Visual representations of smell are one of the core themes of our presence on Instagram: Wheel, circle, and pie have recently appeared as recurring and influential visual metaphors. The fragrance wheel created by Michael Edwards is perhaps the most prominent example these days. But the history of visualizations demonstrates that this is only one example out of many.  The visual metaphor of the circle or the wheel has been used to classify urine smells. The colour, smell, and even taste of urine was used to both identify particular illnesses and provide patient prognoses, from Hippocrates to the Victorian era. The practice, called uroscopy or uromancy, was, according to the Doctor’s Review, “once the number-one way to diagnose disease — and predict the future”.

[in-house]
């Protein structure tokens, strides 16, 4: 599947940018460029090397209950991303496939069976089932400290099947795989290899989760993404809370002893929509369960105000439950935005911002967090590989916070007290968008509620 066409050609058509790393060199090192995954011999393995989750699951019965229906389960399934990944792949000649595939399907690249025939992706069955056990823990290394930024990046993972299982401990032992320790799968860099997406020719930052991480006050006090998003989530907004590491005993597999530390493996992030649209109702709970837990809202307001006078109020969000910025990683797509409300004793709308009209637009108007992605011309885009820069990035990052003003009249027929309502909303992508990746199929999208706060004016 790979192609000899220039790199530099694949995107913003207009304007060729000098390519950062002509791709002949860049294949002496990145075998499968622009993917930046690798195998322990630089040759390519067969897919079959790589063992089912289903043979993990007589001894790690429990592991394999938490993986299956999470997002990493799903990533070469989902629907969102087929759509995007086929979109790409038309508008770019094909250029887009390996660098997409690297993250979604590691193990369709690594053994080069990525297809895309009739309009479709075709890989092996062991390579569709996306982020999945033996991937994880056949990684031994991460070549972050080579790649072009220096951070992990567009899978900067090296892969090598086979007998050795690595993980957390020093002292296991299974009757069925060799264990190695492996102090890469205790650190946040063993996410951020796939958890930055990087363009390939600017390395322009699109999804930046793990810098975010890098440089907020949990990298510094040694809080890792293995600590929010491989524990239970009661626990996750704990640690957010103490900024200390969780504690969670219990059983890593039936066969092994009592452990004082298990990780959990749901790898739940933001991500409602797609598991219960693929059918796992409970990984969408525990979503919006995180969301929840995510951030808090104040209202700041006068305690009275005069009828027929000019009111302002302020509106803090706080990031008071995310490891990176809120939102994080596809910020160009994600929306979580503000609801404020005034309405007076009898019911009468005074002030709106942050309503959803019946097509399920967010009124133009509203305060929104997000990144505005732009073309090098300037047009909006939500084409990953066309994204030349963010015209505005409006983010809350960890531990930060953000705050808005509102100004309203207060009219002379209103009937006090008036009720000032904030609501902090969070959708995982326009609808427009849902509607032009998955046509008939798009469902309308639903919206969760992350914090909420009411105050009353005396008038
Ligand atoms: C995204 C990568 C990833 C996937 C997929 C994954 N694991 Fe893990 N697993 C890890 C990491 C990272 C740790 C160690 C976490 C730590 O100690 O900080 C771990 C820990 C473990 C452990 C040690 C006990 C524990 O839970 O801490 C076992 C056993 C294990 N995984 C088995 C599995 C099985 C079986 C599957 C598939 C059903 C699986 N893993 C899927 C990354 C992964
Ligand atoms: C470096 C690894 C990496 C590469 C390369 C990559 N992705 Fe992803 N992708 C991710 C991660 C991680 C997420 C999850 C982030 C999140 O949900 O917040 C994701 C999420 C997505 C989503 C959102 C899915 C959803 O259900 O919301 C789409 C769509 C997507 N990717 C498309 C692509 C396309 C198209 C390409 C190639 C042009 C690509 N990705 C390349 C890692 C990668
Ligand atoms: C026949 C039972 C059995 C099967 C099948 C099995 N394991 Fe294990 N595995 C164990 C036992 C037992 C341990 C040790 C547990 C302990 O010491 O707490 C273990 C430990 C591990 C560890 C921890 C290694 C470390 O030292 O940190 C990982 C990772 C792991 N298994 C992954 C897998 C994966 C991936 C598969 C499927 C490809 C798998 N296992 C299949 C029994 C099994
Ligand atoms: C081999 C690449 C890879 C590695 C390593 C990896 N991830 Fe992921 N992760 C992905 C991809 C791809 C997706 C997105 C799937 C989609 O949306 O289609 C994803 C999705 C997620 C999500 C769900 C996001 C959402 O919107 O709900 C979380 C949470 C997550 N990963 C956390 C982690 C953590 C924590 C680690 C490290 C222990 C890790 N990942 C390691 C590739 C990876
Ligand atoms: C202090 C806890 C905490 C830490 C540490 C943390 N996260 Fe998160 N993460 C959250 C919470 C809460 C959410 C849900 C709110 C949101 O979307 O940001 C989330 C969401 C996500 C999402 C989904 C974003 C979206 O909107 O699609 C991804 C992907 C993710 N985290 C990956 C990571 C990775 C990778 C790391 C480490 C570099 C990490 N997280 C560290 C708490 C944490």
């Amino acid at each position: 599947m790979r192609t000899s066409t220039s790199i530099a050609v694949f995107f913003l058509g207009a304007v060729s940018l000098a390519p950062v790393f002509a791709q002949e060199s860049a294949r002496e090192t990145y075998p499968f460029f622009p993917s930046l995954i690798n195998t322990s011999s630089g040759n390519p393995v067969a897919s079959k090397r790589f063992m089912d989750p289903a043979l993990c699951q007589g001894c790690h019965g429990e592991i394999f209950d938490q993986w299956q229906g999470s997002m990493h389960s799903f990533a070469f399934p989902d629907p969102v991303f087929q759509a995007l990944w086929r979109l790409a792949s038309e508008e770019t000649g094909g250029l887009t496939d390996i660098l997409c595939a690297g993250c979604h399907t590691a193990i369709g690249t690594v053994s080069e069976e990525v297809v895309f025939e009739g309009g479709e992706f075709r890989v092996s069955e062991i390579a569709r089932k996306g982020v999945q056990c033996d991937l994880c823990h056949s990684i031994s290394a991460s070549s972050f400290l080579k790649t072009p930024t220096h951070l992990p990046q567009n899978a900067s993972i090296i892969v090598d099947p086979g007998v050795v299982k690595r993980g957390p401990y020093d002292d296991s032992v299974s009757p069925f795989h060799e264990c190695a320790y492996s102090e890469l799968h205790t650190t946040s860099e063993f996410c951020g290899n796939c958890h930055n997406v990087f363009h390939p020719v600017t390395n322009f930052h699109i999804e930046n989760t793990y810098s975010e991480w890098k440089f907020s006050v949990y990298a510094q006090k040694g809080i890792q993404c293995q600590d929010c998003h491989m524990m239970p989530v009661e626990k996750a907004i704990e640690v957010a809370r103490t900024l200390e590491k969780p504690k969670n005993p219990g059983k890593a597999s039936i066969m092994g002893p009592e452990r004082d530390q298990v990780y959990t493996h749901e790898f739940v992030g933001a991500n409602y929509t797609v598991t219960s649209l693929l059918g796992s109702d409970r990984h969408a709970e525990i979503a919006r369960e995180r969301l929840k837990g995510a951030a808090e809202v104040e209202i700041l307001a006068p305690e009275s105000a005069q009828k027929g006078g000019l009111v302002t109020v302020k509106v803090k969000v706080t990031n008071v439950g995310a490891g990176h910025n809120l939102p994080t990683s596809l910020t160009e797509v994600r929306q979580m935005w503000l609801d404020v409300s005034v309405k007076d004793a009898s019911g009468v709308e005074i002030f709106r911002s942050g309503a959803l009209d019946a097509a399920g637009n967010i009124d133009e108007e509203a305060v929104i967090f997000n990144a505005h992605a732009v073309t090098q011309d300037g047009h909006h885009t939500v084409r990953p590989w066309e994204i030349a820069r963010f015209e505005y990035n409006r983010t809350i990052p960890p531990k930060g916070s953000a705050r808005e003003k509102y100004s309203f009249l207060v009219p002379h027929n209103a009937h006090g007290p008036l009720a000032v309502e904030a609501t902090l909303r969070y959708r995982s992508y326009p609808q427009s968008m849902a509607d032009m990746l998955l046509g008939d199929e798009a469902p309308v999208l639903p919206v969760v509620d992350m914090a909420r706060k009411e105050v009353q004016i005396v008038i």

The ephemeral materiality of scent eludes the conventions of visual representation. Instead, the specific sensory qualities of the sense of smell remind us of the many constraints of our snapshot society. Thus, one of the more recent projects initiated by Scent Culture Institute is an open collection of visual material that addresses the visual challenges of scent culture: How are scents rendered visual? This is the unterlying question of the insights (e.g. images, scetches, logos, posters, ads, snapshots, clips and pictures etc.) that we share on Instagram.

Artistic research is an increasingly popular term to conceptualize research activities in the world of art & design universities. The concept highlights the epistemic aspects of artistic practices. Accordingly, certain artistic practices are driven by questions and aim at generating knowledge. Iconic cases from art & design history (e.g. Bauhaus) show that at least some artistic practices have been related to knowledge practices througout history. Thus, it might even be more a matter of terminology and explicit framing of that is a more recent phenomenon.